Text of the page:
According to the program’s developer, graduates of the Parenting Journey program report:

  • A positive change in their relationships with other people in general.
  • A transition from negative feelings to positive feelings about life and themselves.
  • A positive change in their relationship with their children.
  • An ability to freely communicate accomplishments resulting from their participation in the program.

In closing (or, “Cierre”) on a recent Wednesday evening, the 100 percent participation continues as the group recaps the material covered.  The relaxed setting allows for all voices to be heard.  As one young mother explained her experience with the program… “I discovered the Parenting Journey program through my Social Worker.  I really enjoy sitting down to dinner with everyone and knowing that we are all going through many of the same things as parents.  Here’s a safe place where we can all be honest about that and where I can remember that I’m not alone in raising my daughter.”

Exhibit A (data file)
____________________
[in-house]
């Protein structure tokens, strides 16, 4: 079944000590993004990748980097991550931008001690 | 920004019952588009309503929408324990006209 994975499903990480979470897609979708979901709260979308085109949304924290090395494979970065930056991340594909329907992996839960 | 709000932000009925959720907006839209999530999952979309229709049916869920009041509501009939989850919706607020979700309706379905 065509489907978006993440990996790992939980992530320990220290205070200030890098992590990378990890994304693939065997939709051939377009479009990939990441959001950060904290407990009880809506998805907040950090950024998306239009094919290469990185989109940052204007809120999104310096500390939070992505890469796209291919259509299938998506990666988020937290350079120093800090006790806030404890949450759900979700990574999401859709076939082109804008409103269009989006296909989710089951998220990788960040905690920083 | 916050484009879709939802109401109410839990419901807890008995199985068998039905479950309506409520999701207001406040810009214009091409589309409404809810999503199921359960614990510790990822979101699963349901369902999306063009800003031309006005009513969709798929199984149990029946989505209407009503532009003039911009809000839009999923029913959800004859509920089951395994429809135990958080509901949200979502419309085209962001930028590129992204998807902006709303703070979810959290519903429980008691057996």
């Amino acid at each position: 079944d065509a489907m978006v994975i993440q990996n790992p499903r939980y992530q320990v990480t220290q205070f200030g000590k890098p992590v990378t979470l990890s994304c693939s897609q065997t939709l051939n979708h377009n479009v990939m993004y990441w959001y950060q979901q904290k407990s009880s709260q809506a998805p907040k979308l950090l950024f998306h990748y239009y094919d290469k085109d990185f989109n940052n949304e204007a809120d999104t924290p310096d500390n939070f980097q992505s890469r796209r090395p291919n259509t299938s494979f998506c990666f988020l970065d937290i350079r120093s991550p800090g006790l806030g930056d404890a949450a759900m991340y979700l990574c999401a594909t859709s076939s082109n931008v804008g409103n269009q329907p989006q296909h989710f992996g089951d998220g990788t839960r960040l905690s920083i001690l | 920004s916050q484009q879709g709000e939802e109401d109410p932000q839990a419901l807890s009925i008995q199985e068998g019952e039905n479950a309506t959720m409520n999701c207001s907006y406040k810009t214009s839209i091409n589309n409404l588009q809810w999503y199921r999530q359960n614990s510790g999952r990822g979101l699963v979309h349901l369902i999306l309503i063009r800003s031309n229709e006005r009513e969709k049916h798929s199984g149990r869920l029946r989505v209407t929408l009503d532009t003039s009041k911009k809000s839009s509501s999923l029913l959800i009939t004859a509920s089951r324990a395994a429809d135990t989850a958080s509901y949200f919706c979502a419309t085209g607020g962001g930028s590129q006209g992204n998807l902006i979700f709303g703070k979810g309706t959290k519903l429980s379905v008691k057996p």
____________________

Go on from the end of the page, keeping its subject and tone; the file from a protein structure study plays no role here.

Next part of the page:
Family Services partners with the Department of Children and Families to provide the Family & Community Resource Center, located at 530 Broadway, 3rd Floor in Lawrence.  Contact the FCRC at 978.975.8800.  All services are free and open to all families in Essex County and include:

  • Assessment and family support planning.
  • Peer-to-peer support groups for youth, grandparents raising grandchildren, and “Parents Helping Parents”.
  • Life skills workshops for youth, parents and families, such as bullying prevention, financial literacy and behavior management.
  • Cultural, social, recreational, and community service activities, including holiday gatherings, bingo nights, and National Night Out.
  • Information and referral services.
  • English as a Second Language classes.